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Chamber
BEETHOVEN FEATURED IN SF TRIO'S OCCIDENTAL CONCERT
by Terry McNeill
Sunday, January 19, 2020
Conventional repertoire in uncommonly good performances highlighted the San Francisco Piano Trio’s Jan. 19 concert in the Occidental Center for the Arts. Haydn’s No. 44 Trio (Hob. XV:28) came from late in his long career, when he was in and out of London, and received a sparkling reading that featu...
SIMONE PORTER ASPIRES TO STARDOM WITH SANTA ROSA SYMPHONY
by Steve Osborn
Sunday, January 12, 2020
The Sibelius violin concerto is one of several mountains that violin soloists need to ascend before they can lay claim to stardom. Hundreds make the attempt every year, but only a few reach the top. Simone Porter, who played the concerto with the Santa Rosa Symphony on Sunday afternoon, got close bu...
Choral and Vocal
ORPHEUS OF AMSTERDAM'S MUSIC IN SCHROEDER ORGAN CHORAL CONCERT
by Sonia Morse Tubridy
Friday, January 10, 2020
“All over the map.” Sonoma Bach, directed by Bob Worth, has taken its audiences this season on journeys through many centuries and many lands. The programming is fresh and intriguing and the performers varied and creators of beauty and interest. The January 10 program was centered on organ works by...
Choral and Vocal
OLD NORTH GERMAN CAROLS IN SONOMA BACH'S SCHROEDER CONCERT
by Sonia Morse Tubridy
Sunday, December 15, 2019
“Cast off all sorrows…also dance in heavenly fashion.” A volume called Piae Cantiones was printed in 1582 in North Germany, lively songs going back to the 14th century, and this treasure trove provided material for numerous composers to arrange Christmas carols over following generations, from simp...
Symphony
EVERLASTING LIGHT AT SANTA ROSA SYMPHONY
by Steve Osborn
Monday, December 09, 2019
The Mozart Requiem includes four intermittent vocal soloists, but the real star is the choir, which is featured in almost every movement. That stardom shone bright at the Santa Rosa Symphony’s memorable Requiem performance on Monday night. The soloists were good, but the choir was superb. Located wi...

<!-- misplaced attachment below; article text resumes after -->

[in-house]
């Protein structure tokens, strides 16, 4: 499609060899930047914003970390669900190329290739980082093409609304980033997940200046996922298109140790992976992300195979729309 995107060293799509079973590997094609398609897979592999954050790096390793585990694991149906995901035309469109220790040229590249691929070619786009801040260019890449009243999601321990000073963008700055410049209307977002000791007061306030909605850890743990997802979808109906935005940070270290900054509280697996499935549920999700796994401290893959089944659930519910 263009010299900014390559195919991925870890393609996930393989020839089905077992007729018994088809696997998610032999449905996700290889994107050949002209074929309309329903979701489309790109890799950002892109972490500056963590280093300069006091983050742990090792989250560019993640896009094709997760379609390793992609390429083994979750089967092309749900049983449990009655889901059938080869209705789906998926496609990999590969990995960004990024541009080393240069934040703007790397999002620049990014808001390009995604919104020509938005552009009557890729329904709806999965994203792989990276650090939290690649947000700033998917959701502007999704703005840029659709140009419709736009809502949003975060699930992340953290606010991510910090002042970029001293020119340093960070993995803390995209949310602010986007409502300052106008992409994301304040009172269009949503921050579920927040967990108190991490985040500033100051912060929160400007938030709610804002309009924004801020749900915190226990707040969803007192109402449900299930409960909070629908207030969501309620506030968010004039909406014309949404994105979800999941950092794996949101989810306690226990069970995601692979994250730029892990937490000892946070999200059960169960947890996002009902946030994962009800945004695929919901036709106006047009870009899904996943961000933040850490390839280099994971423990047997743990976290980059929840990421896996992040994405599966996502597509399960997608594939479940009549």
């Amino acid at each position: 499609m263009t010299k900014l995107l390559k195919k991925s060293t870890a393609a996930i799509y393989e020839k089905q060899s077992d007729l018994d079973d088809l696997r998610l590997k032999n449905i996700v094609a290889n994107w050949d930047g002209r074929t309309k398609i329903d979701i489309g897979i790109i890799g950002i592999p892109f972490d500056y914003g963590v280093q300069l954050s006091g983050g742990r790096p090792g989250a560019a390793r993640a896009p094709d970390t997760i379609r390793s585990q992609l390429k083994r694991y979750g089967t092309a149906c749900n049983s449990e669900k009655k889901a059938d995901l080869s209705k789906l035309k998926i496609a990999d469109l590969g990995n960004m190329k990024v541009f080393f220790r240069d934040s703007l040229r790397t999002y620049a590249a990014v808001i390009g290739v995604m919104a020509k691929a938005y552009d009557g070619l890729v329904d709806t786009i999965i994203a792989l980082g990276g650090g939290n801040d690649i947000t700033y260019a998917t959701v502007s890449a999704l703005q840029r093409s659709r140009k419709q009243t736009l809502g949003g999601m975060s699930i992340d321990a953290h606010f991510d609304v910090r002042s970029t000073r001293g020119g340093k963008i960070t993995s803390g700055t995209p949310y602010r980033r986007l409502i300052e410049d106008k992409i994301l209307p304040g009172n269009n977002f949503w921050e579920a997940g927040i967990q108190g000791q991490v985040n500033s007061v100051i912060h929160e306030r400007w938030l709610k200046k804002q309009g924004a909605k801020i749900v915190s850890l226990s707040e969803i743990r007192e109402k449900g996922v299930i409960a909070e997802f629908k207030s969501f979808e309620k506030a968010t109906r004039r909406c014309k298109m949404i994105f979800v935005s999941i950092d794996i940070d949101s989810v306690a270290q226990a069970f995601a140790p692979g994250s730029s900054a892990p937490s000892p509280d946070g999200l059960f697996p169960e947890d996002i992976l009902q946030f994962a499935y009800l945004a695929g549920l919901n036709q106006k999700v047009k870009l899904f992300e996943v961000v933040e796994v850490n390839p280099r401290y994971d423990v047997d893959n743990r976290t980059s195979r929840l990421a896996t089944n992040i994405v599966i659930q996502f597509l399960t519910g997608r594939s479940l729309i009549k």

Symphony
UNFINISHED AND FINNISH
by Terry McNeill
Sunday, December 08, 2019
Having a new resident conductor on the podium for the Ukiah Symphony was an attractive invitation for a long-delayed visit to Mendocino College’s Center Theater Dec. 8. The insouciant Les Pfutzenreuter recently retired after decades of conducting the ensemble, replaced by Phillip Lenberg who also j...
Choral and Vocal
PRAERTORIUS IN RENAISSANCE GLORY FROM SONOMA BACH
by Sonia Morse Tubridy
Saturday, November 16, 2019
Sonoma Bach Choir, in collaboration with Barefoot All-Stars Viol Consort and The Whole Noyse Brass Ensemble, presented “Sing Glorious Praetorius!” November 16 to an almost full Schroeder Hall at the Green Music Center. The Soloists were soprano Dianna Morgan, Christopher Fritzsche, (countertenor), m...
Symphony
ECLECTIC INSTRUMENTAL EXCITEMENT IN SO CO PHIL CONCERT IN JACKSON
by Terry McNeill
Saturday, November 16, 2019
Beginning with a scintillating reading of Rossini’s Overture to the Opera “Semiramide,” the Sonoma County Philharmonic performed a splendid program Nov. 16 in the Jackson Theater, and featured two additional works, one showcasing the winner of the San Francisco Conservatory’s Young Artist Award. It...
Chamber
SPIRITUAL LATE BEETHOVEN QUARTET HIGHLIGHTS MILL VALLEY CHAMBER CONCERT
by Abby Wasserman
Sunday, November 10, 2019
Beethoven’s String Quartet No. 14 in C-sharp minor, Op. 131, called “unparalleled in its inexhaustibility” by critic Thomas May, is a daunting challenge. Orchestral in concept, filled with wit and charm, melancholy and fury, it almost overwhelms listeners. Playing the frenetic Scherzo, a viol...
Symphony
MUSICAL EXTRAVAGANCE IN UNIQUE SRS CONCERT IN WEILL HALL
by Terry McNeill
Monday, November 04, 2019
It was a concert full of surprises Nov. 4 as the Santa Rosa Symphony responded to the area’s wild fires and evacuations with challenging, songful and somewhat unique music in Weill Hall. The last of a three-concert series titled "Master of the Modern Banjo" is reviewed here. The evening began with...
SYMPHONY REVIEW
Santa Rosa Symphony / Monday, November 04, 2019
Francesco Lecce-Chong, conductor. Béla Fleck, banjo

Béla Fleck and Francesco Lecce-Chong Nov. 4 in Weill Hall (J. McNeill photo)

MUSICAL EXTRAVAGANCE IN UNIQUE SRS CONCERT IN WEILL HALL

by Terry McNeill
Monday, November 04, 2019

It was a concert full of surprises Nov. 4 as the Santa Rosa Symphony responded to the area’s wild fires and evacuations with challenging, songful and somewhat unique music in Weill Hall. The last of a three-concert series titled "Master of the Modern Banjo" is reviewed here.